What is Notice of Temporary Compensation Payable?
September 21, 2018
Injured workers in Pennsylvania are required to report their work-related injuries to their employer within 120 days from the date of the injury or diagnosis of a work-related disease. They should receive notice of either compensation, temporary compensation or denial from their employer or its insurance company within 21 days of notifying their employer of their workplace injury.
Notice of Temporary Compensation Payable
An employer or their insurance company may file a Notice of Temporary Compensation Payable (NTCP) if they choose not to initially accept responsibility for the worker’s injury. Employers are still required to pay the worker’s wage loss benefits, however filing a NTCP gives them up to 90 days to investigate without accepting legal responsibility for the claim.
Notice of Compensation Payable
Employers or their insurance companies may accept responsibility for a worker’s injuries by filing a Notice of Compensation Payable (NCP). The employer will then be responsible for paying the worker wage loss benefits until certain circumstances cause them to cease, such as if the employee returns to work; the employer obtains a court order; or if the worker fails to return required forms on time. If an employer issues a NTCP, they may file a Notice of Workers’ Compensation Denial or a Notice Stopping Temporary Compensation Payable during the 90-day investigation period. If they do not issue such notice, the NTCP automatically becomes an NCP after 90 days.
Abuse of the NTCP
The NTCP was intended to provide employers with a way to contest questionable claims. The statute says that when employers are uncertain whether a claim is compensable under the Pennsylvania Workers’ Compensation Act or when employers are “uncertain of the extent of their liability” under the Act, they may make initial compensation payments without admitting liability by filing a NTCP. Therefore, employers are meant to issue the document when they are unsure whether an injury or illness falls under workers’ compensation law. However, the NTCP is often filed in the beginning of workers’ compensation cases regardless of the claims’ questionability.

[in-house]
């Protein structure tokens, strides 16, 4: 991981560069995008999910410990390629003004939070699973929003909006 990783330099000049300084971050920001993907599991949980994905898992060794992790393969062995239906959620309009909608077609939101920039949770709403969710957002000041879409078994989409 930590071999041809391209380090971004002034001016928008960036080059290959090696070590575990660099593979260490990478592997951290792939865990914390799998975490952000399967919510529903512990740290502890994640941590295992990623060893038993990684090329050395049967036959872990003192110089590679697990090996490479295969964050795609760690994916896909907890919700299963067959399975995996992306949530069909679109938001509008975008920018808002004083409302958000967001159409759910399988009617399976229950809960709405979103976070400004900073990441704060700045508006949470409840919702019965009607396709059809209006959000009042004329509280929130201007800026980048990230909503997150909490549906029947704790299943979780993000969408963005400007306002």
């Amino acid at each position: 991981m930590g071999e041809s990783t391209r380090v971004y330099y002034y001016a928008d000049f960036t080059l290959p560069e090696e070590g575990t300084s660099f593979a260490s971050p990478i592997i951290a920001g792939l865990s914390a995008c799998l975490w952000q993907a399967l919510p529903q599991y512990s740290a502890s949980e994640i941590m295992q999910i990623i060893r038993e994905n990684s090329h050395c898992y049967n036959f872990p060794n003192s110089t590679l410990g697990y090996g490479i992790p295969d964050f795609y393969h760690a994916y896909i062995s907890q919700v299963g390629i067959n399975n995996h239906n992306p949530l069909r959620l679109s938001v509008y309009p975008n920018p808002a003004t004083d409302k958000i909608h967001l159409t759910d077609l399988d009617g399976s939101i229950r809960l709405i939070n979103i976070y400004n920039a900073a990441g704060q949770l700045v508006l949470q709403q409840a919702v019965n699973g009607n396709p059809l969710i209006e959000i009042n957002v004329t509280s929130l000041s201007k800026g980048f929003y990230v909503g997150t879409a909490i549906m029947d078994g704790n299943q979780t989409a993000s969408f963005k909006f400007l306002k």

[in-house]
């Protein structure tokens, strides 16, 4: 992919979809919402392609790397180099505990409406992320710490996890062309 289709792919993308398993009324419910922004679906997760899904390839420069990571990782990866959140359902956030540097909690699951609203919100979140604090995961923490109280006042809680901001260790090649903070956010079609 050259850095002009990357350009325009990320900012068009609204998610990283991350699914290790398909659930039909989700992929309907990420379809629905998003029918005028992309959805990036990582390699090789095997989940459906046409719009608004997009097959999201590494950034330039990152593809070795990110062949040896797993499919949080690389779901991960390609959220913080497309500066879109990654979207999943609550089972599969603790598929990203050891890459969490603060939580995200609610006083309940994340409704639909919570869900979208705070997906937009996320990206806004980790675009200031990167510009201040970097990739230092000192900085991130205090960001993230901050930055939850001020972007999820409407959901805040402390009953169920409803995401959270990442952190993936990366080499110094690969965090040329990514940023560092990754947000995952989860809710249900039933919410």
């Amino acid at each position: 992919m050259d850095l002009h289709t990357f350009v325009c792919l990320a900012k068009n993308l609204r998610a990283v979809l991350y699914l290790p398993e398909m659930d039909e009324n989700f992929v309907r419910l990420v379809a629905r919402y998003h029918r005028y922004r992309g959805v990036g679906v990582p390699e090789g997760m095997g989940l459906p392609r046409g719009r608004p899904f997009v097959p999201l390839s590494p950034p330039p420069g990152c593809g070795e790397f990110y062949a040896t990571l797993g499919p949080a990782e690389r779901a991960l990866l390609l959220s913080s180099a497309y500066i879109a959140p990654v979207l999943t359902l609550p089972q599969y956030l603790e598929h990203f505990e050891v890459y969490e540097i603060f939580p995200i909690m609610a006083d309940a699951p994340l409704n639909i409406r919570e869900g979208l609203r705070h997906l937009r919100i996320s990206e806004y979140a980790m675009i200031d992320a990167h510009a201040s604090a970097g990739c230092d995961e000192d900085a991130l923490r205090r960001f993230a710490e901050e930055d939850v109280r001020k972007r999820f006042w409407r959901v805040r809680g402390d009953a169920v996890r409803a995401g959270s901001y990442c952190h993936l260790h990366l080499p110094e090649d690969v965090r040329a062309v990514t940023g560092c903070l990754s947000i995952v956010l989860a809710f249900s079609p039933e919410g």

Notice of Workers’ Compensation Denial or Stopping Temporary Compensation Payable
Employers may file a Notice of Workers’ Compensation Denial within 21 days of receiving notification of an injury. Injured workers may then appeal the denial by filing a Claim Petition with the state Bureau of Workers’ Compensation within three years of the date of their injury. Employers may also file a Notice Stopping Temporary Compensation Payable within the 90-day window allotted by the NTCP. Once this document has been issued, the employer must also issue either a denial, an agreement for compensation to the injured worker within 90 days.
Philadelphia Workers’ Compensation Attorneys at Larry Pitt & Associates, P.C. Help Workers Navigate the Pennsylvania Workers’ Compensation System
If you were injured at work and your employer has issued either a Notice of Workers’ Compensation Denial or a Notice Stopping Temporary Compensation Payable, contact a skilled Philadelphia workers’ compensation attorney at Larry Pitt & Associates, P.C. as soon as possible. Our knowledgeable and experienced attorneys can help you get the benefits you deserve. We represent clients in Berks County, Bucks County, Chester County, Delaware County, Montgomery County, Philadelphia County and throughout Pennsylvania. For a free consultation, call us at 888-PITT-LAW or complete our online contact form.